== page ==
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RBA ‘at risk’ of ‘overshooting’ on rates

·Personal Finance Editor
·4-min read
RBA governor Philip Lowe and money.
RBA governor Philip Lowe has come under fire for his approach to hiking interest rates. (Source: Getty)

The Reserve Bank of Australia (RBA) has hiked interest rates five times in as many months, with households now paying up to $1,200 a month more on their home loan repayments.

The rapid hikes have put unprecedented pressure on Aussie households, especially those who hadn’t experienced a rate hike in the past 11 years.

It’s no surprise that with cost-of-living pressures so high, many Aussies are frustrated by the interest rate hikes.

HIA economist Tom Devitt said the central bank was taking things too quickly.

“The RBA’s intention is to bring Australian inflation back to its 2-3 per cent target,” Devitt said.

“But the nature of the current cycle means the RBA risks pushing the cash rate too high.”

Devitt said the RBA’s moves had already started putting pressure on home lending, meaning fewer Aussies were looking to purchase a home which, in turn, led property prices to decline.

“In July, new home sales declined by 13.1 per cent and home lending declined for all market segments – renovators, investors and owner-occupiers, including first home buyers,” he said.

“With long lead times in this current cycle, there is a greater risk that the impact on unemployment of a rapid rise in the cash rate will be obscured and that the RBA will overshoot with unnecessary rate increases.”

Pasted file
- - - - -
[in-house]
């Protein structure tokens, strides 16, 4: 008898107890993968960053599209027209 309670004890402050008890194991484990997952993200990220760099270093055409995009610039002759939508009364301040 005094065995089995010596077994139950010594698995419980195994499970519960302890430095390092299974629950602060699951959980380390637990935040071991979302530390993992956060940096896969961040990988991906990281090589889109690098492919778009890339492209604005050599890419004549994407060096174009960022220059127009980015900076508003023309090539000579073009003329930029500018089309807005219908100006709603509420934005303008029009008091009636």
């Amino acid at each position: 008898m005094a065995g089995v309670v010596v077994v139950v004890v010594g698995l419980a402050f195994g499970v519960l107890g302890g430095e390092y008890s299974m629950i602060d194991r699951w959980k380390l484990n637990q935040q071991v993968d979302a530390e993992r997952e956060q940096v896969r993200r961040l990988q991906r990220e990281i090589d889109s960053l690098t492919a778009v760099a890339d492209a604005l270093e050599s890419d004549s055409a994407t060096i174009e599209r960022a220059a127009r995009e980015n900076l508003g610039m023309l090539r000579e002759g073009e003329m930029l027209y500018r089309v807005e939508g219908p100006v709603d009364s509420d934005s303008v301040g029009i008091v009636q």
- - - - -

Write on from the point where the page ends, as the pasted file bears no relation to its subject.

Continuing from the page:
Why is the RBA hiking interest rates?

The main driver of the RBA hiking rates is inflation - or cost-of-living pressures.

We are in an odd predicament at the moment where the next move is not as clear as past experience.

In 2020, the economy came to a complete halt as a result of the COVID lockdowns. In response, the RBA cut the cash rate to 0.1 per cent.

The RBA did this to make borrowing money significantly cheaper for the Government, businesses and people.

The ultra-low cash rate was meant to help what little economic activity we had to continue.

Then the lockdowns in Australia ended and things started to get back to normal - in fact, activity in Australia picked up much faster than anyone anticipated.

However, lockdowns were continuing in China. This is important because China is a manufacturing hub. Most of the things we buy are made in China.

The lockdowns in China impacted supply chains in a massive way. While their factories were closed, the demand for the things those factories made did not slow down, but the supply of them did.

While borrowing money was still cheap, this drove up inflation. People were flush with cheap cash, so were willing to pay more for the things they wanted.

On top of this, Aussies had a lot of savings, having not gone out or travelled in two years.

Then Russia launched the war in Ukraine. This caused disruptions to the global oil supply because Russia is a major oil-producing nation.

This drove up the price of petrol and energy - both of which rely on oil.

So, factors completely out of our control here in Australia started causing major price problems.

All of a sudden, everything was costing a lot more. Inflation was rising quickly.

The only weapon in the RBA’s arsenal is interest rates. The RBA started raising the interest rate to make borrowing money more expensive.

The goal was to put pressure on borrowers so they stopped spending money on other things.

If we pull back on spending, the demand for things won’t be as high, so prices will come down.

It’s a tricky line to toe.

Ultimately, the RBA is attempting to get inflation under control by making things more expensive. It may seem counterintuitive, but it’s the only choice the central bank has.

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